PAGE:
break off phrasal

verb
1 (I, T) to suddenly stop doing something, especially talking to someone: Fay told her story, breaking off now and then to wipe the tears from her eyes.
(break sth off): I broke off the conversation and answered the phone.
2 (transitive break something off) to stop a relationship: break off relations/an engagement: Britain was about to break off diplomatic relations with Libya.
3 (T) to break a piece from the main part of something
(break sth off): I broke off a piece of bread. | break sth off sth: Why don't you break a branch off the tree and make a walking stick?

Longman dictionary of contemporary English. 2004.

Look at other dictionaries:

  • break off — phrasal verb Word forms break off : present tense I/you/we/they break off he/she/it breaks off present participle breaking off past tense broke off past participle broken off 1) [intransitive/transitive] to stop doing something, especially… …   English dictionary

  • break off — 1) PHR V ERG If part of something breaks off or if you break it off, it comes off or is removed by force. [V P] The two wings of the aircraft broke off on impact... [V P n (not pron)] Grace broke off a large piece of the clay... [V n P …   English dictionary

  • break off — UK US break (sth) off Phrasal Verb with break({{}}/breɪk/ verb [T] (broke, broken) ► to stop, or to make something stop: »Talks between the two companies broke off over disagreements about the merger. »The company has decided to break off… …   Financial and business terms

  • ˌbreak ˈoff — phrasal verb to stop speaking Linda broke off, realizing that she was wrong.[/ex] …   Dictionary for writing and speaking English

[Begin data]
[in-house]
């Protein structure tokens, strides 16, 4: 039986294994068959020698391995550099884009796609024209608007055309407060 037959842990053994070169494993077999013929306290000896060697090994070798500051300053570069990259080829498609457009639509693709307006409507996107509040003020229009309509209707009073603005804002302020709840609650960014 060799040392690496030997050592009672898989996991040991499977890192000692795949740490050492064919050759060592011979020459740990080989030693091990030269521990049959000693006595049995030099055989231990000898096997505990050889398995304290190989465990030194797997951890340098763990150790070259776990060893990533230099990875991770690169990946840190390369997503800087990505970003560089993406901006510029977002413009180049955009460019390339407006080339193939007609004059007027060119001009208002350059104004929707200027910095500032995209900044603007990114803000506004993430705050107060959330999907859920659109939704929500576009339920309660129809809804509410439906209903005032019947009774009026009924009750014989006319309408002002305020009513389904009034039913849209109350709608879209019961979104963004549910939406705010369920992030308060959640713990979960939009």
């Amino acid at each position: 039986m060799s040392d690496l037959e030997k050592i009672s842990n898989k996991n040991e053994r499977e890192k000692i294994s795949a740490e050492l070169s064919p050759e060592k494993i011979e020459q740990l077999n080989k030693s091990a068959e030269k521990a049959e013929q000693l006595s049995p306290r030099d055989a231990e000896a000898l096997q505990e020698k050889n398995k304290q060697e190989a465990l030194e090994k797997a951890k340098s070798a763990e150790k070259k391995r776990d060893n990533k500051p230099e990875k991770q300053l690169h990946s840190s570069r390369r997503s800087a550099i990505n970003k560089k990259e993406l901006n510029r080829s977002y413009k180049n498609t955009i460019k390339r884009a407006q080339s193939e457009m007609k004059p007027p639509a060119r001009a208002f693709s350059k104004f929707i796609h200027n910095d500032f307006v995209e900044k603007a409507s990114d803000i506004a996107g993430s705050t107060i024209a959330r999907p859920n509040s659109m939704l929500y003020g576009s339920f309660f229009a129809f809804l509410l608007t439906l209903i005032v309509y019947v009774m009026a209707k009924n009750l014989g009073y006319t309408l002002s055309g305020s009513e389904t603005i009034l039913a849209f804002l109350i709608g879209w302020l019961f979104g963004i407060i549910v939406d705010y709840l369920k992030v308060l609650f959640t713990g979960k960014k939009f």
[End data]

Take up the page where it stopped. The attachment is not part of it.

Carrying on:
• break — break1 [ breık ] (past tense broke [ brouk ] ; past participle broken [ broukən ] ) verb *** ▸ 1 separate into pieces ▸ 2 fail to obey rules ▸ 3 make a hole/cut ▸ 4 destroy someone s confidence ▸ 5 when people learn news ▸ 6 stop for a short time …   Usage of the words and phrases in modern English

  • break — break1 W1S1 [breık] v past tense broke [brəuk US brouk] past participle broken [ˈbrəukən US ˈbrou ] ▬▬▬▬▬▬▬ 1¦(separate into pieces)¦ 2¦(bones)¦ 3¦(machines)¦ 4¦(rules/laws)¦ 5¦(promise/agreement)¦ 6¦(stop/rest)¦ 7¦(end something)¦ …   Dictionary of contemporary English

  • break away — verb 1. move away or escape suddenly (Freq. 2) The horses broke from the stable Three inmates broke jail Nobody can break out this prison is high security • Syn: ↑break, ↑break out • Derivationally relat …   Useful english dictionary

  • break — {{Roman}}I.{{/Roman}} noun 1 short rest; short holiday/vacation ADJECTIVE ▪ little, quick, short ▪ coffee, dinner (esp. BrE), lunch, tea (BrE) ▪ …   Collocations dictionary

  • phrasal verbs —    is a somewhat ungainly term for what is unquestionably one of the more versatile features of English namely, the ability to extend the meaning of verbs by attaching a particle to them. Thus in English we can break up, break off, break down,… …   Dictionary of troublesome word

  • break */*/*/ — I UK [breɪk] / US verb Word forms break : present tense I/you/we/they break he/she/it breaks present participle breaking past tense broke UK [brəʊk] / US [broʊk] past participle broken UK [ˈbrəʊkən] / US [ˈbroʊkən] 1) [transitive] to make… …   English dictionary


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